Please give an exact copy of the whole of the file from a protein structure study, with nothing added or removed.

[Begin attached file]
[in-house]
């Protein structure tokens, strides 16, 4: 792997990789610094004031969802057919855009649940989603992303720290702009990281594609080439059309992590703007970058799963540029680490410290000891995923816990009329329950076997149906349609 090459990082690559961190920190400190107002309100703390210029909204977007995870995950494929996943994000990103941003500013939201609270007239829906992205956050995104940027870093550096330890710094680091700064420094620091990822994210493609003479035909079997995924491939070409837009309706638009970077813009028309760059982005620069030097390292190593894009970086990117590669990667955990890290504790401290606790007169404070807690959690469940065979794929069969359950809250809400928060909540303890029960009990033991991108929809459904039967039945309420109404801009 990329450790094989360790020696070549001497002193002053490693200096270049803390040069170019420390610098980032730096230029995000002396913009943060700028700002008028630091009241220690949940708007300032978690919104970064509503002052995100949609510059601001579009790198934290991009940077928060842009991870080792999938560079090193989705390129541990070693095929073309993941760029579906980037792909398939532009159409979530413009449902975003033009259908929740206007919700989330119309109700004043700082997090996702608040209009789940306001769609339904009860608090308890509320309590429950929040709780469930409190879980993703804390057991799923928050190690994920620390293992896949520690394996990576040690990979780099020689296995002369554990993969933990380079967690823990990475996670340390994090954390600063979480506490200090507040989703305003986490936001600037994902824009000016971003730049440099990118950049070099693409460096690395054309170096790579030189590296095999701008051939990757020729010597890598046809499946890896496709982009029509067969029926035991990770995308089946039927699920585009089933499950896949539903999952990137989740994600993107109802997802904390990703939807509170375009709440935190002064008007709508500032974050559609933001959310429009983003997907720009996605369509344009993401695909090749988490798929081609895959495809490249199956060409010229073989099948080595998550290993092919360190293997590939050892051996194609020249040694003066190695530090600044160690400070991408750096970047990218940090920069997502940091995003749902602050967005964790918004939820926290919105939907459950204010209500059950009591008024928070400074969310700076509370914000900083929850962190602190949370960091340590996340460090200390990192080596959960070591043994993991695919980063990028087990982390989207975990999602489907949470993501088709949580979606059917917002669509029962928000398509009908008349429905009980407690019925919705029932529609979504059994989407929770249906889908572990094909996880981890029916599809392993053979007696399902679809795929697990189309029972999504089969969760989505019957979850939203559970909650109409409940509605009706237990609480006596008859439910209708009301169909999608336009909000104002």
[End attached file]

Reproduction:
[in-house]
């Protein structure tokens, strides 16, 4: 792997990789610094004031969802057919855009649940989603992303720290702009990281594609080439059309992590703007970058799963540029680490410290000891995923816990009329329950076997149906349609 090459990082690559961190920190400190107002309100703390210029909204977007995870995950494929996943994000990103941003500013939201609270007239829906992205956050995104940027870093550096330890710094680091700064420094620091990822994210493609003479035909079997995924491939070409837009309706638009970077813009028309760059982005620069030097390292190593894009970086990117590669990667955990890290504790401290606790007169404070807690959690469940065979794929069969359950809250809400928060909540303890029960009990033991991108929809459904039967039945309420109404801009 990329450790094989360790020696070549001497002193002053490693200096270049803390040069170019420390610098980032730096230029995000002396913009943060700028700002008028630091009241220690949940708007300032978690919104970064509503002052995100949609510059601001579009790198934290991009940077928060842009991870080792999938560079090193989705390129541990070693095929073309993941760029579906980037792909398939532009159409979530413009449902975003033009259908929740206007919700989330119309109700004043700082997090996702608040209009789940306001769609339904009860608090308890509320309590429950929040709780469930409190879980993703804390057991799923928050190690994920620390293992896949520690394996990576040690990979780099020689296995002369554990993969933990380079967690823990990475996670340390994090954390600063979480506490200090507040989703305003986490936001600037994902824009000016971003730049440099990118950049070099693409460096690395054309170096790579030189590296095999701008051939990757020729010597890598046809499946890896496709982009029509067969029926035991990770995308089946039927699920585009089933499950896949539903999952990137989740994600993107109802997802904390990703939807509170375009709440935190002064008007709508500032974050559609933001959310429009983003997907720009996605369509344009993401695909090749988490798929081609895959495809490249199956060409010229073989099948080595998550290993092919360190293997590939050892051996194609020249040694003066190695530090600044160690400070991408750096970047990218940090920069997502940091995003749902602050967005964790918004939820926290919105939907459950204010209500059950009591008024928070400074969310700076509370914000900083929850962190602190949370960091340590996340460090200390990192080596959960070591043994993991695919980063990028087990982390989207975990999602489907949470993501088709949580979606059917917002669509029962928000398509009908008349429905009980407690019925919705029932529609979504059994989407929770249906889908572990094909996880981890029916599809392993053979007696399902679809795929697990189309029972999504089969969760989505019957979850939203559970909650109409409940509605009706237990609480006596008859439910209708009301169909999608336009909000104002």